detention disputes (names, phone numbers, and email addresses); (2) 
``[a] description of what information is required to be provided by the 
shipper in order to make a detention and/or demurrage dispute claim;'' 
(3) timeframes for raising a dispute and providing a response; and (4) 
that individual entities' dispute resolution processes web pages be 
linked to the OCEMA website.\25\
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    \24\ http://www.ocema.org/OCEMA%20Recommended%20Best%20Practice%20for%20Detention%20and%20Demurrage%20Dispute%20Resolution%20Processes.pdf.
    \25\ Id.
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2. Billing
    The efficacy (and reasonableness) of dispute resolution policies 
also depends on demurrage and detention bills having enough information 
to allow cargo interests to meaningfully contest the charges. Another 
proposal that could promote transparency and alignment of stakeholder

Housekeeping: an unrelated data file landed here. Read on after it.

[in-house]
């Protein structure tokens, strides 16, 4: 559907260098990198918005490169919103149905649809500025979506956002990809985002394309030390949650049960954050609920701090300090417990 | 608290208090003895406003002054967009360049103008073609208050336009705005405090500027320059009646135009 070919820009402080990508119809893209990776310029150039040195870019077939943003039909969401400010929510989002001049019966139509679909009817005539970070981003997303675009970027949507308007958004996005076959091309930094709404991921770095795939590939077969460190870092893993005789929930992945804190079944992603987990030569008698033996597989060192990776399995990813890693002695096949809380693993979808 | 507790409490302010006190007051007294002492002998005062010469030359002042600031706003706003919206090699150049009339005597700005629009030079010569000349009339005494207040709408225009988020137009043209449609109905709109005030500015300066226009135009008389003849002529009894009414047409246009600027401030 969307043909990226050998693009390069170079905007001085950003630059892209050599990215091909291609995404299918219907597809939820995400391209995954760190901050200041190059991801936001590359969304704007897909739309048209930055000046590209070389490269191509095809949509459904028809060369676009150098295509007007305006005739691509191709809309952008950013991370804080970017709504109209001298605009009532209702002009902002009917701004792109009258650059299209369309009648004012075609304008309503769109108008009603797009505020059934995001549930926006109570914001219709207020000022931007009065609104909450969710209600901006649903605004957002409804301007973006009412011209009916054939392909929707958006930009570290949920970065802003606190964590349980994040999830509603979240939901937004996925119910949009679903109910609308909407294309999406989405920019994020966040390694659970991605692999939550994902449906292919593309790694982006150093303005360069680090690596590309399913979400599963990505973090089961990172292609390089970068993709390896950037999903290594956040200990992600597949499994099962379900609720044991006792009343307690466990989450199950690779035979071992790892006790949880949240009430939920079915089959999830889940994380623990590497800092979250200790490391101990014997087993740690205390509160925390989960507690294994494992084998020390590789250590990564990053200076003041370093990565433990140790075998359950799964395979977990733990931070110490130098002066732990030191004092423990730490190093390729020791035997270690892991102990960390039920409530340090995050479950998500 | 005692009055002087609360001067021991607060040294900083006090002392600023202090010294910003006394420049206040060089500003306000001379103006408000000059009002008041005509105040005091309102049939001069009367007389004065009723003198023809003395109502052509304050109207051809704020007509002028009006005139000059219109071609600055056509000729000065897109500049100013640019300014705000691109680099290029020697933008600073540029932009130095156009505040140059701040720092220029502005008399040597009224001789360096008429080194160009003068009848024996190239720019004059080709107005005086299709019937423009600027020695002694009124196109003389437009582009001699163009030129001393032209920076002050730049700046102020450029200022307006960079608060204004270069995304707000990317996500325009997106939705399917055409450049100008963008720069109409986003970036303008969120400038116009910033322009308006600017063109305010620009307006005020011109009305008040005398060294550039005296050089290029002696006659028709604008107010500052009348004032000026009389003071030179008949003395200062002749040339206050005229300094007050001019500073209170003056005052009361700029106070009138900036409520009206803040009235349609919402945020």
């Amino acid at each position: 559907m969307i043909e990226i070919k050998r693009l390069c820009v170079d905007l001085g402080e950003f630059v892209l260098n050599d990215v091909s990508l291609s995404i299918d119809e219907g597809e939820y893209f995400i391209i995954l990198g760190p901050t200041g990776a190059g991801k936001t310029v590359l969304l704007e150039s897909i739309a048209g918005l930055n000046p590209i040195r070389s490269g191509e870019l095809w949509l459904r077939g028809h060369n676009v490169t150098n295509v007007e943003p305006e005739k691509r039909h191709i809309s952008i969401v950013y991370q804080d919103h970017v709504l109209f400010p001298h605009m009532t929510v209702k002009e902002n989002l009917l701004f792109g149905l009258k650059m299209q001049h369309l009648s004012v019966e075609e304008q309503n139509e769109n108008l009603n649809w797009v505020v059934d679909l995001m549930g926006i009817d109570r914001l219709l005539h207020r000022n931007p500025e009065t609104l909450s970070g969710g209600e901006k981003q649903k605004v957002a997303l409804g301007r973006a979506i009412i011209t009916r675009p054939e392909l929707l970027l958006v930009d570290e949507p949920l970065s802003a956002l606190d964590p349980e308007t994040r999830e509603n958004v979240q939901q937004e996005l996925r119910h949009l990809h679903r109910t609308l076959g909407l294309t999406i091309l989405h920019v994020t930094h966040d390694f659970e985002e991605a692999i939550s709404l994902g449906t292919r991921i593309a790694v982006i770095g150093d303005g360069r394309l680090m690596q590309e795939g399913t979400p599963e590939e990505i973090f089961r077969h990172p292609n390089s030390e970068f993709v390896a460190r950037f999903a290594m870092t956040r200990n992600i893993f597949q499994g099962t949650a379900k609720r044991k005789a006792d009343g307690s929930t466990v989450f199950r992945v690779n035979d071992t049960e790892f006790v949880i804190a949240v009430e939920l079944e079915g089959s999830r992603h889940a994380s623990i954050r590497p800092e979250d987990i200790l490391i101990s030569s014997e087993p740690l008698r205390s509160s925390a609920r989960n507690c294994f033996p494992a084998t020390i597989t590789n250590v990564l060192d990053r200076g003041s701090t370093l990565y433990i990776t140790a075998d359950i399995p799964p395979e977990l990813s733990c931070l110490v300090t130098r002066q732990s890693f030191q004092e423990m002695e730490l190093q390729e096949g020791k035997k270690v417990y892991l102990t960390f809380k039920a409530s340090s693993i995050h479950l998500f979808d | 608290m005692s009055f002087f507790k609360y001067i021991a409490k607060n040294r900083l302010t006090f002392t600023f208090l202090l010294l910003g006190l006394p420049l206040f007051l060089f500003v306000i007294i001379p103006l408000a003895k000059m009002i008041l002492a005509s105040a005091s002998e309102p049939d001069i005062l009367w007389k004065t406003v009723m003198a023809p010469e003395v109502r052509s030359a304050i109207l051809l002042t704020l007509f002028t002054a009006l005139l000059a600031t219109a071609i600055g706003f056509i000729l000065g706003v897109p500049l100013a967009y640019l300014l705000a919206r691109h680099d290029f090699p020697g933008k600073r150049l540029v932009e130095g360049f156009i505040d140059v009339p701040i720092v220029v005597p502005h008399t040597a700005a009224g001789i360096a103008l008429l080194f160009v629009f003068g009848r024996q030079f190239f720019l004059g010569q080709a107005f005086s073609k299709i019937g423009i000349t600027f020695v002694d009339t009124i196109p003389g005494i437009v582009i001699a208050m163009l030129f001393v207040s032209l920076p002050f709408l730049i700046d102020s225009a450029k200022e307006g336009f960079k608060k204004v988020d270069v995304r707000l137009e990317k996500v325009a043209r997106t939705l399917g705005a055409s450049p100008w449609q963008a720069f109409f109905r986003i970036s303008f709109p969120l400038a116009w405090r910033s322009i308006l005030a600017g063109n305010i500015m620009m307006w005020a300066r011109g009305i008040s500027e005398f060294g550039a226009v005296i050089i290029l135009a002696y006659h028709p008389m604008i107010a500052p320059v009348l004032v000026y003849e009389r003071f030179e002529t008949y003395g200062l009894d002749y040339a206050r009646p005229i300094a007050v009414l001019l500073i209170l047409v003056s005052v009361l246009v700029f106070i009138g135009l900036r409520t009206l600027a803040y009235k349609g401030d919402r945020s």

interests is to tie billing relationships to ownership or control of 
the assets that are the source of charges.\26\ Under this approach, 
marine terminal operators would bill cargo interests directly for use 
of terminal land. Ocean carriers would bill cargo interests directly 
for use of containers.\27\ This approach is also consistent with the 
Commission's preferred definitions of ``demurrage'' and ``detention.'' 
\28\ Moreover, regardless of billing model, ocean carriers should bill 
their customers, rather than imposing charges contractually-owed by 
cargo interests on third parties. The Commission is interested in 
comments on this proposal.
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    \26\ Interim Report at 18 (describing optional billing model).
    \27\ Id.
    \28\ See infra at Part III.E.
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3. Guidance on Evidence
    Dispute resolution policies that lack guidance on corroboration 
requirements, that is, guidance about the types of evidence relevant to 
resolving demurrage and detention disputes, are likely to fall on the